Radio-Télévision Luxembourg Document.
The former President of the Republic tells how he learned about the assassination of John Fitzgerald Kennedy from the mouth of a passerby, and affirms that he believes there were others behind it.
By Jérome Chapuis
Fifty years ago, «JFK» collapsed in his state convertible while riding through the streets of Dallas, Texas, struck down by several bullets. John Fitzgerald Kennedy, 35th President of the United States (a Democrat), was assassinated the 22 of October [November, (ntr)], 1963, and still today, the truth about this crime has not yet been officially established.
Valéry Giscard d’Estaing, at that time Minister of Finance for General de Gaulle, became aware of the event that stupefied the world "in a remarkable manner". "I left my office in the Louvre in order to catch a plane to Villacoublay, on the way to the Auvergne, and on the sidewalk to the right, there was a middle-aged man who was gesturing excitedly: he raised his arm, as if he were hitch-hiking", the former head of state relates for the microphones of RTL.
"I said to myself, 'what’s going on, what could be happening?', continues Valéry Giscard d’Estaing. We slowed down, I rolled down the window, he leaned over and said to me, 'The President of the United States was just assassinated, I heard it on the radio, I immediately came out of my house in order to spread the word everywhere.' And he burst into sobbing. Here was someone who had been so traumatized that he could not keep the news to himself."
For the one who performed the highest functions of state from 1974 to 1981, the emotion of this anonymous figure mirrors the shock felt by "all the French" that day. "Because in the assassination of Kennedy, there is in a sense the idea of the assassination of a dream", he says. "When one murders a dream, it is not just the person who is murdered, the dream is killed together with [that person]."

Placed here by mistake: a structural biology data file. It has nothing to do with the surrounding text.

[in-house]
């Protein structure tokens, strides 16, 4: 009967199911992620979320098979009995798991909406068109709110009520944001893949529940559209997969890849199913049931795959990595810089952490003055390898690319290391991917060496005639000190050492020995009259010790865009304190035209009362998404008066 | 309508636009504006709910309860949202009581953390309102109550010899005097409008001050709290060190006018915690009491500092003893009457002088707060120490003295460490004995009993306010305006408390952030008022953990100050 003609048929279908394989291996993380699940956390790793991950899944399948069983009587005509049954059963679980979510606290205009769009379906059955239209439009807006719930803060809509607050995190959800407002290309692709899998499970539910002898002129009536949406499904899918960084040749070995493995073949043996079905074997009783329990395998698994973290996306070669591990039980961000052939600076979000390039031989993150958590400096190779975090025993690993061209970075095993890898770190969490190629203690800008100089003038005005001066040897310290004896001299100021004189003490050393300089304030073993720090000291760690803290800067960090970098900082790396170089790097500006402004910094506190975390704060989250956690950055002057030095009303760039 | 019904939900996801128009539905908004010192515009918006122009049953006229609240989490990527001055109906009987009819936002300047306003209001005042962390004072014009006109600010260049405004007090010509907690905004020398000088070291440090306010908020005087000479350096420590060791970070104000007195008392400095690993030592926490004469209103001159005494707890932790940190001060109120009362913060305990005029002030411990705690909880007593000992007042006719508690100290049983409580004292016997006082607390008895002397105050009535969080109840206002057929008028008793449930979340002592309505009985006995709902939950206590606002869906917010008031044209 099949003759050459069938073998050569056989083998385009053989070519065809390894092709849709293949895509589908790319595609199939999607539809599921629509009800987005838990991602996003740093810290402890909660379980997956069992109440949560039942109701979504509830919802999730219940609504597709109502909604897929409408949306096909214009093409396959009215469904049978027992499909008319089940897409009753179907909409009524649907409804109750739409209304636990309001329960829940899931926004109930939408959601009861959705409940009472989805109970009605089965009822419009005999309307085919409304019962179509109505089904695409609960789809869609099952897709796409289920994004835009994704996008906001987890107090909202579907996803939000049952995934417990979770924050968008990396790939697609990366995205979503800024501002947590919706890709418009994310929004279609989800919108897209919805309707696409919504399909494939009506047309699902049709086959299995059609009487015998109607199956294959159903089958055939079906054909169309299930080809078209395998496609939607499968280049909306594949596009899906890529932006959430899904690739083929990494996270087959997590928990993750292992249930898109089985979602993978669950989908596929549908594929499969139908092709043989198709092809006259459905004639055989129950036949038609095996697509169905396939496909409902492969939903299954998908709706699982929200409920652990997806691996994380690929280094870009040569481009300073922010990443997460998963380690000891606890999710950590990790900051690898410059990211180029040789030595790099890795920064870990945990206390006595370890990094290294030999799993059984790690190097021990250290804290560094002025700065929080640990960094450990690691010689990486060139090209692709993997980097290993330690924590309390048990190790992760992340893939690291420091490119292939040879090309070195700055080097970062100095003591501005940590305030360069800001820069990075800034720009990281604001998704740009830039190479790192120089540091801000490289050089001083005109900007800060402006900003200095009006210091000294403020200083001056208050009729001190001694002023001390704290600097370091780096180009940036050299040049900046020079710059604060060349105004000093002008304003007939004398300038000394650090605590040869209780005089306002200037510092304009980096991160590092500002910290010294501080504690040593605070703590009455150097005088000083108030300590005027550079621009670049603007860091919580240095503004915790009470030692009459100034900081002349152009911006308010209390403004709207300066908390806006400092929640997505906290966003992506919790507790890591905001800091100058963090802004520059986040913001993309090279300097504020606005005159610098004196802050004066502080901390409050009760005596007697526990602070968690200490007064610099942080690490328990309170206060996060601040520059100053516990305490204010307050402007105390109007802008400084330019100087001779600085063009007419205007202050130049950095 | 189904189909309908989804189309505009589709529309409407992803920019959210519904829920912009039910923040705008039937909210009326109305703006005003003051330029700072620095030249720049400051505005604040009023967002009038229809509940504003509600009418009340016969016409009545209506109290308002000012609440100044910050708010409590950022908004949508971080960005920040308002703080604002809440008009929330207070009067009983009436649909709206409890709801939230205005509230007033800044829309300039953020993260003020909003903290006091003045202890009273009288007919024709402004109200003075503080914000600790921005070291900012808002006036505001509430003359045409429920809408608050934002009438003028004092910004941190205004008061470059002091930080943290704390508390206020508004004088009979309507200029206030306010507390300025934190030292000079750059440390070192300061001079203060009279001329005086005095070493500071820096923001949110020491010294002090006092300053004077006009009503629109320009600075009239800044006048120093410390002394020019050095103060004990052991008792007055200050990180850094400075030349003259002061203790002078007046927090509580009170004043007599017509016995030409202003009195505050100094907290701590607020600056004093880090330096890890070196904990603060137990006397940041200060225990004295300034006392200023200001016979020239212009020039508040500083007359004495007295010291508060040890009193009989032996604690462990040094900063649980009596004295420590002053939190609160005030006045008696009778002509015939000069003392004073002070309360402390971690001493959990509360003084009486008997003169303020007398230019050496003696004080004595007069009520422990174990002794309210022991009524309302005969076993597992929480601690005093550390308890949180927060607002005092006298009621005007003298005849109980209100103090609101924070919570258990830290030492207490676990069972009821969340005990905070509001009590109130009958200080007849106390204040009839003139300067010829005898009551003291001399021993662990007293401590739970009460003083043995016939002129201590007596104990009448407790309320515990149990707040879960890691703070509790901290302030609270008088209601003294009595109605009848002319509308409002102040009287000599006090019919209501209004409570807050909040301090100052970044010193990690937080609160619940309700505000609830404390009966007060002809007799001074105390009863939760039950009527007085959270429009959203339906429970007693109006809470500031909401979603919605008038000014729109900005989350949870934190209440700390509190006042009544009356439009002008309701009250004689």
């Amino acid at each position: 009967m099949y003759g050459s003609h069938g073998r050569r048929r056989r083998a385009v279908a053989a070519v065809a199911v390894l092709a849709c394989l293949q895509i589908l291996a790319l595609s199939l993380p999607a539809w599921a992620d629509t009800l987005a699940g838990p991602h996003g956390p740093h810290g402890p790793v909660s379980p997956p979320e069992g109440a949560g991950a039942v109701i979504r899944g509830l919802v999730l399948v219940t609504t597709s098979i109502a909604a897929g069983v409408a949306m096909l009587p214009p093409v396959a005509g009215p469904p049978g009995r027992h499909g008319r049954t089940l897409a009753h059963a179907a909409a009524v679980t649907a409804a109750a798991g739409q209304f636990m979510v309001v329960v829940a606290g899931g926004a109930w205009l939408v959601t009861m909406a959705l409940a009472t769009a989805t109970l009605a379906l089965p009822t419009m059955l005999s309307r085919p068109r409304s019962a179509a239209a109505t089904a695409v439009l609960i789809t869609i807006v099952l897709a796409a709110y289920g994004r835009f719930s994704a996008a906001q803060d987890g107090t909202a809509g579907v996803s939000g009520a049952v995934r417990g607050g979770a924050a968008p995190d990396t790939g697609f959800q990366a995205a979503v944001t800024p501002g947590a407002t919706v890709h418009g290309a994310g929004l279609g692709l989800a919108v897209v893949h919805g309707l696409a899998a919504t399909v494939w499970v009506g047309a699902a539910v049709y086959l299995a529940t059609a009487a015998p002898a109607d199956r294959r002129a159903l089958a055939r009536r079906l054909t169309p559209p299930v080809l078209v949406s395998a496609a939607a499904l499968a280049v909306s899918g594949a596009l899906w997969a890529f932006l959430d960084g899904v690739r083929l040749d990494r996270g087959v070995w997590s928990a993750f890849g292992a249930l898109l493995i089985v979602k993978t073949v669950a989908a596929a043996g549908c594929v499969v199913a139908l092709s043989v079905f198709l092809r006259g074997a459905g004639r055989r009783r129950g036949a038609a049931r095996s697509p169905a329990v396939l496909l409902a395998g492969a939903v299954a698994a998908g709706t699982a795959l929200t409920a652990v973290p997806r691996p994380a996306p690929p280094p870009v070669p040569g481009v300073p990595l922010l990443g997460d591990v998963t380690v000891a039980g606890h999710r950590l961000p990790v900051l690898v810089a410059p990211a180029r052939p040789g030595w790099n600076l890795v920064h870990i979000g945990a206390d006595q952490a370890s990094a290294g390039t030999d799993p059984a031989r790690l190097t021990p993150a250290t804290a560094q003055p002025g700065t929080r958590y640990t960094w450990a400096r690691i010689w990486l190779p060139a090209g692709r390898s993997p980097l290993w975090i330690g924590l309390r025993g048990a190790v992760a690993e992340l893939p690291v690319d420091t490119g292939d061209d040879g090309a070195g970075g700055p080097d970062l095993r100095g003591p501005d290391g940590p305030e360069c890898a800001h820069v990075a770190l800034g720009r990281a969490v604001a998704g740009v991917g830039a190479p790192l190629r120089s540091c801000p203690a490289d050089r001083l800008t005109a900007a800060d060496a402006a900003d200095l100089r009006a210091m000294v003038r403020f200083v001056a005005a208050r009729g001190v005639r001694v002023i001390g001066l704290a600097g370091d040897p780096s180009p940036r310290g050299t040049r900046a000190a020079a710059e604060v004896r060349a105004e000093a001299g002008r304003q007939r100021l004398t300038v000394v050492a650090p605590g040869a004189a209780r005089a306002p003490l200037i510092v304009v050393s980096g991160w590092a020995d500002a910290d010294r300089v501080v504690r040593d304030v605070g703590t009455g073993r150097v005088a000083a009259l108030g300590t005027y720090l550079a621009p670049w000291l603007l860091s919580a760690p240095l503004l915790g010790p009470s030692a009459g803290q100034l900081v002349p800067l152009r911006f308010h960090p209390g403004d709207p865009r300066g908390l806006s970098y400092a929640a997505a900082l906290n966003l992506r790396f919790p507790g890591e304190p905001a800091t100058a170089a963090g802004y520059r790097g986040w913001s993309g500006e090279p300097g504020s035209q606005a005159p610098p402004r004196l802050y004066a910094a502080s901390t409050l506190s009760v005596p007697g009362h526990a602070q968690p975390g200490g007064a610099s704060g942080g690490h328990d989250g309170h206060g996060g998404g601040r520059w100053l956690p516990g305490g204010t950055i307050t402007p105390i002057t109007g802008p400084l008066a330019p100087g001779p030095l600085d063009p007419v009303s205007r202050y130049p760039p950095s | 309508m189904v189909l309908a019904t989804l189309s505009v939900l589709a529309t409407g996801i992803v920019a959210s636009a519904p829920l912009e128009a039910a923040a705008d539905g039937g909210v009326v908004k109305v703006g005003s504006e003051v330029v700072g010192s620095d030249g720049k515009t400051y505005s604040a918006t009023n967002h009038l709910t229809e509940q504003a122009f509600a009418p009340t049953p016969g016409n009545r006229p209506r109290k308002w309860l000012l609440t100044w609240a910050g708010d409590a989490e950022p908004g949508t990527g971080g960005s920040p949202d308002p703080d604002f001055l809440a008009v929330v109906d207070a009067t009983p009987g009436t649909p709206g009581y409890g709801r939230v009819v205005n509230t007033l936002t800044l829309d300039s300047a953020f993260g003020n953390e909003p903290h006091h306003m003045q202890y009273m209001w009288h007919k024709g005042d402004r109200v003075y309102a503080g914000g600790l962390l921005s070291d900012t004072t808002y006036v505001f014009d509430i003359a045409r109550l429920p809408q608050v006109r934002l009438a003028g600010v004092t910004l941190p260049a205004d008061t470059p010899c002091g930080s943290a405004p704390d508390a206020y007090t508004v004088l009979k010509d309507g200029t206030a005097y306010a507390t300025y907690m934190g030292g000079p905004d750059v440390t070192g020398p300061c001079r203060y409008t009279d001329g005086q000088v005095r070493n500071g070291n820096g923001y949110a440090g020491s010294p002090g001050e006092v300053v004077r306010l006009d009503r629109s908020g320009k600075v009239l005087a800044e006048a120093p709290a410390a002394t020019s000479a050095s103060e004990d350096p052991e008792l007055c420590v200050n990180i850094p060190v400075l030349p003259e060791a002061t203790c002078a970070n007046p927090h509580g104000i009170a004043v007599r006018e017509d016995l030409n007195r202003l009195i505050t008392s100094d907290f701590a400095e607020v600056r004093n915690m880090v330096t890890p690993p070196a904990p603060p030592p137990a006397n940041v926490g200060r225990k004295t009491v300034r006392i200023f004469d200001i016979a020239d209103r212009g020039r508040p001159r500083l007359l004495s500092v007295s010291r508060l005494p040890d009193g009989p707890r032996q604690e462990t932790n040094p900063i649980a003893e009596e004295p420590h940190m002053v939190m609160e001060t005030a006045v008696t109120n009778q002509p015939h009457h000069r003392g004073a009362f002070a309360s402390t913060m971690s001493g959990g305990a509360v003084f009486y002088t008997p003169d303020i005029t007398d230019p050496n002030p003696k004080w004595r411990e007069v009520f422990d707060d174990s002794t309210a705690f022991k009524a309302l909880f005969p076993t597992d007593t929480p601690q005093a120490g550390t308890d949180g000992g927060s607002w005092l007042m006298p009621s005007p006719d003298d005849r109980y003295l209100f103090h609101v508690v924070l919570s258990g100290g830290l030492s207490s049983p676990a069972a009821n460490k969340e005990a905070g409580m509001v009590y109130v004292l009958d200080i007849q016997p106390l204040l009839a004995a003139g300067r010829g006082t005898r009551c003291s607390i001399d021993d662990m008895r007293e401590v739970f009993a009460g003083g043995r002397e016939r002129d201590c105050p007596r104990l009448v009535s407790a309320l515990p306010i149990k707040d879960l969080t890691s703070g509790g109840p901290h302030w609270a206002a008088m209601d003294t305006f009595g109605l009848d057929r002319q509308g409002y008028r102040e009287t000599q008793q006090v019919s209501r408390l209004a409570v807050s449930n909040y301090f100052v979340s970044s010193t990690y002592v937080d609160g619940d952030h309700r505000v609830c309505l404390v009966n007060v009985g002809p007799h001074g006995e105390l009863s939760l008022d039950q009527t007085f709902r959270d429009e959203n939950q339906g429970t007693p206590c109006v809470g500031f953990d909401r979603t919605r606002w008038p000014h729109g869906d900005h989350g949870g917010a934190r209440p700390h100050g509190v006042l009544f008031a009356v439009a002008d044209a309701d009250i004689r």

The former French President incidentally revealed a few tasty tidbits concerning his relationship with the emblematic American head of state, whom he met in the Oval Office. "He asked me for advice!", notably on inflation, he lets on. As for the atmosphere which reigned at the White House during that period, "it was youthfulness which was in power. Youth, which wanted to change the world. He profoundly inspired me", he confides.
VGE convinced by the theory there was a conspiracy
But if the myth was not extinguished with the man, a blur remains over the true reasons for his death. One man, Lee Harvey Oswald, was rapidly apprehended; he was accused of having fired upon the young President three times with a carbine in a moment favored by fate. He was never brought to trial, murdered less than 48 hours after his questioning.
Two official inquiries, whose conclusions are controversial, confirm his guilt: the Warren Commission, in 1974 [1964 (ntr)], and the Stokes [commission, i.e., HSCA (ntr)], from 1976 to 1978. But innumerable theories claim something else: for the conspiracists, Oswald was supposedly remote-controlled by the CIA, the FBI or the extreme Right, depending on the version.
"Gerald Ford (president of the United States from 1974 to 1977, editor’s note) was a member of the Warren Commission", Valéry Giscard d’Estaing resumes. "Once I was making a car trip with him, he was then President as I was myself. I said to him: 'Let me ask you an indiscreet question: you were on the Warren Commission, what conclusions did you arrive at?' He told me: "It's not a satisfactory [i.e., positive (ntr)] one. We arrived at an initial conclusion: it was not the work of one person, it was something set up. We were sure that it was set up. But we were not able to discover by whom."
"Thus there was an organization, which has never been brought to light, which detested, which hated or which feared President Kennedy, and which decided to get rid of him. That is my conviction", the former head of state decisively concludes. Whence we come to learn that two former presidents among the most powerful of their era support the theory of a conspiracy.